World Health Day 2023: #HealthForAll - Great Western Air Ambulance Charity
GWAAC Mud Master participants after the race, caked in mud.
GWAAC get down and dirty at Mud Master 2023
April 6, 2023
Our Impact in 2022
April 13, 2023

World Health Day 2023: #HealthForAll

Seventy-five years ago, the World Health Organisation (WHO) formed a medical allegiance. Since 1948, the membership states have worked together under the mission statement that ‘everyone, everywhere can attain the highest level of health and well-being’. This World Health Day, Friday 7 April 2023, WHO are celebrating over seven decades of successful medical invention and innovation. However, they are also using World Health Day as an opportunity to highlight global health inequalities, and how, together, we can tackle them under the tagline #HealthForAll.

At Great Western Air Ambulance Charity (GWAAC), our mission is to deliver cutting-edge pre-hospital care to everyone who needs us. How we provide this care expanded in 2022 to include our public access defibrillator programme. The vision behind the programme is that we can strengthen the links in the chain of survival during an out of hospital cardiac arrest (OHCA) before the arrival of emergency responders.

A History of defibrillation

In 1947, just one year before WHO was founded, Claude Beck performed the first successful defibrillation, restarting the heart of a 14-year-old boy on his open chest during surgery. The first successful closed chest defibrillation was tested on a dog in in 1954 by William Kouwenhoven and William Milnor. Two years later, in 1956, Paul Zoll successfully resuscitated a human patient through closed chest defibrillation. Then in 1967, Professor Frank Pantridge innovated this technology by suggesting that we bring ‘emergency coronary care to patients’; this led to the invention of the defibrillator in 1978, before they were then made publicly available in 1980. In 2022, seventy-five years after the first successful defibrillation, we launched GWAAC’s innovative community defibrillator programme.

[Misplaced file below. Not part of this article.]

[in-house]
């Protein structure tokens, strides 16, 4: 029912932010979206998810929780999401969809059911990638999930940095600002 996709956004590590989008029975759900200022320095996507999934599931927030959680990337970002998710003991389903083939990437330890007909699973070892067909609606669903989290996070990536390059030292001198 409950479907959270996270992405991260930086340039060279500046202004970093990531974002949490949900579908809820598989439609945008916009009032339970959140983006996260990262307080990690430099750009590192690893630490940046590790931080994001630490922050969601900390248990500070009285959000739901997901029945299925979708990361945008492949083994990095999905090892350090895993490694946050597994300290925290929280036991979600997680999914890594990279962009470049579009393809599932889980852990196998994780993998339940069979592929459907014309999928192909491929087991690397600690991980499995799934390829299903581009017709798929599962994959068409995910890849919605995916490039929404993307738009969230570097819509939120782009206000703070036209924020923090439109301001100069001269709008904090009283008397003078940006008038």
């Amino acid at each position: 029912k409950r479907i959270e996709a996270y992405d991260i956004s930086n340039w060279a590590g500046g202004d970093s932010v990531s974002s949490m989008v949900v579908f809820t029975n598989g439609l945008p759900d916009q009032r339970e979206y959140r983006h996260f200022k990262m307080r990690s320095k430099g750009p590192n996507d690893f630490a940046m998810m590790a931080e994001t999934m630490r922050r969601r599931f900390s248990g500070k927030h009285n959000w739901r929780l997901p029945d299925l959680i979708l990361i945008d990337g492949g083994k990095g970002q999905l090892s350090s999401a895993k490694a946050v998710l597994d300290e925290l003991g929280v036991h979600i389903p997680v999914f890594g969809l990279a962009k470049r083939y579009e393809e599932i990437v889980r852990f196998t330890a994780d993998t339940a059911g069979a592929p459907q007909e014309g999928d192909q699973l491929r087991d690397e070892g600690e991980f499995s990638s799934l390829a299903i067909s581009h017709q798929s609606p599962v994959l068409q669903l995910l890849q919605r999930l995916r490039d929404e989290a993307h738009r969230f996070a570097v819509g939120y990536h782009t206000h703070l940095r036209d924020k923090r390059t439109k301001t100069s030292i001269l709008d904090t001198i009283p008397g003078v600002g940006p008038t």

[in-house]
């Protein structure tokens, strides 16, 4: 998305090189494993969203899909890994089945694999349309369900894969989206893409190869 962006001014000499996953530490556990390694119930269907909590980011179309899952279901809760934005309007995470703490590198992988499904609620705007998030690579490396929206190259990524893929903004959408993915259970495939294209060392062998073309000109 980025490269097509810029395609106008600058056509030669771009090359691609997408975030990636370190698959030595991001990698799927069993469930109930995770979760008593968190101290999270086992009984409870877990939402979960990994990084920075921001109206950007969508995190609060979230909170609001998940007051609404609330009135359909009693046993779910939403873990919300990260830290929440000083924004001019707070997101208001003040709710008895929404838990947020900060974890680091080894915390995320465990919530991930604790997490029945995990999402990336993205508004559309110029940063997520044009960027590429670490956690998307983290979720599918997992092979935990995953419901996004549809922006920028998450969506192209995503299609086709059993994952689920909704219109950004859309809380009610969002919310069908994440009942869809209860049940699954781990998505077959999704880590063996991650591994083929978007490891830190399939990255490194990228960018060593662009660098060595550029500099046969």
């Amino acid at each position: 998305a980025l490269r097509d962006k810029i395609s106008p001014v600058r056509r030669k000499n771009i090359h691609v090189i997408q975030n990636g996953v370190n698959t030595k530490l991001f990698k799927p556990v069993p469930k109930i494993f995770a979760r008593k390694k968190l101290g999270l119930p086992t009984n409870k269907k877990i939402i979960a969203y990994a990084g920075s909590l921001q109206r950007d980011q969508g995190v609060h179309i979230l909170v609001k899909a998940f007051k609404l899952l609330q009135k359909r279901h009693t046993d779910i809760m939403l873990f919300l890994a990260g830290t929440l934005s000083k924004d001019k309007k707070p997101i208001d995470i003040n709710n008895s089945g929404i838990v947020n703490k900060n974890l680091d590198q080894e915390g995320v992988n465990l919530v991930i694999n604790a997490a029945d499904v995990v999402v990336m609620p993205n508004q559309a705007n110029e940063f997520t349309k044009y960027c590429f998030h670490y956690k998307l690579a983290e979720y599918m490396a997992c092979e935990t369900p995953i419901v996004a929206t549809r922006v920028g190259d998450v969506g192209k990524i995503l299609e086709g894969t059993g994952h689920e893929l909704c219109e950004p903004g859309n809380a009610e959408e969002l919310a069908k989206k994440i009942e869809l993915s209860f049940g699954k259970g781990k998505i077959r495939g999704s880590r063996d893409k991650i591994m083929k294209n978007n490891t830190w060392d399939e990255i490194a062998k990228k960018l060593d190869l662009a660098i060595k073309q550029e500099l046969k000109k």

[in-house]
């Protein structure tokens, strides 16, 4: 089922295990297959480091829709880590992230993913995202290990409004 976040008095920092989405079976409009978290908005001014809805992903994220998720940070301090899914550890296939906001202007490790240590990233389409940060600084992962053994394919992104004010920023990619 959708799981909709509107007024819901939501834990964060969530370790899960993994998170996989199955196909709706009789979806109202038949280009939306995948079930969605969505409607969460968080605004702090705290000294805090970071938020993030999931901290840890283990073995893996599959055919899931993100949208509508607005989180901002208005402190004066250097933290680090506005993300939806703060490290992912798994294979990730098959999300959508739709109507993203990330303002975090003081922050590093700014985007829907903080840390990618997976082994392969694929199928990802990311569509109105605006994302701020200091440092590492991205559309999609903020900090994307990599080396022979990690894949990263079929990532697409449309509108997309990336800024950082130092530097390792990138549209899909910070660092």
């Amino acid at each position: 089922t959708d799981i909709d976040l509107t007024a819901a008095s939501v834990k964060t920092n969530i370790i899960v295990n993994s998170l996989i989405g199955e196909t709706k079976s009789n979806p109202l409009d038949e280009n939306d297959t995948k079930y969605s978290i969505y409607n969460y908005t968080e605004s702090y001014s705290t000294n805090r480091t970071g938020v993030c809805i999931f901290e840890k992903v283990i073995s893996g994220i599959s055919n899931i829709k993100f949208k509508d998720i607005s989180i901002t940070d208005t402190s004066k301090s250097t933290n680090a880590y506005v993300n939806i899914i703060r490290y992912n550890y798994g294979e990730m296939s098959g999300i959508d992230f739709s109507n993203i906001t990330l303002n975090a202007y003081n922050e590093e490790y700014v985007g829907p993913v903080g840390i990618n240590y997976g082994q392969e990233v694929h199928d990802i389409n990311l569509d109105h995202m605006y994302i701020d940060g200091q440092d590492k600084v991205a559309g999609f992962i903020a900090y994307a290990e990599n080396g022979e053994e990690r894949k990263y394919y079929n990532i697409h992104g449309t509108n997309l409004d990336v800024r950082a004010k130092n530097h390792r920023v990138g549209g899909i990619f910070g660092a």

Like Pantridge we understood that early defibrillation at the scene of an OHCA enables early intervention in the chain of survival, prior to  emergency responders arriving. GWAAC’s defibrillator programme has a simple but critical aim: to reduce avoidable and unnecessary deaths from cardiac arrests. By equipping people with CPR training, and places with publicly accessible defibrillators, the programme works towards improving health outcomes in OHCA cases.

Out of Hospital Cardiac Arrest (OHCA): A ‘global health issue’.

Publicly accessible defibs have proven to be an effective and efficient way of improving OHCA health outcomes. If one is used on an OHCA sufferer ‘within 3–5 min of collapse’, their chance of survival increases by ‘rates in excess of 50%’. On the other hand, survival chances decrease by 10% per one minute delay to defibrillation*.

On the surface, defibs are effective, yet OHCAs remain a ‘global health issue’ suffered by approximately ‘3.8 million [people] annually’, with average survival rates at only 10%**.  Research shows that defibrillators are ‘underperforming, considering their potential’; where they are publicly available, use remains low.  In the UK, only 5% of OHCA cases are treated by a publicly accessible defibrillator prior to the arrival of emergency responders.***

Health Inequalities

Research suggests that deprived areas receive a lower standard of care when it comes to preventative public health initiatives. This leads to these communities experiencing higher mortality and ‘premature’ death from OHCA; this particularly impacts people of marginalised ethnicities.

A wealth of research conducted in a variety of countries has established that there is a ‘poor correlation’ between defibrillator placement and need. Overwhelmingly, defibs are being placed in locations that fail to reflect OHCA risk and therefore they remain inefficient as tools to improve OHCA survival outcomes globally.

Currently, defib placement fails to prioritise risk assessment. Moving forward researchers stress the importance of using historical OHCA data from the previous 3 to 5 years to inform public access defibrillator placement. Targeting residential areas is also more effective in increasing coverage of both in-home and public OHCA*. Using such historical data to inform defib placement would also see an ‘alignment between efficiency and equity’ because when they are distributed based on risk, OHCA outcomes are improved for everyone, but especially for those from lower socio-economic areas.

Achieving #HealthForAll

To achieve #HealthForAll these disparities need to be redressed globally and locally. By using historical OHCA data, identifying areas of disproportionate OHCA risk, and inequal access to education and defibs, GWAAC hopes to be part of a bigger movement within the communities we serve, working towards closing disparities in OHCA outcomes so that the 7/10 survival rate is accessible to all.

We hope to contribute to this by making our defibrillator programme accessible to anyone in our region, regardless of the community or area they live in. We also closely partner our defibrillator work alongside our Great Western Heartstarters work, teaching as many people as possible how to administer CPR and use a defibrillator when they witness a cardiac arrest.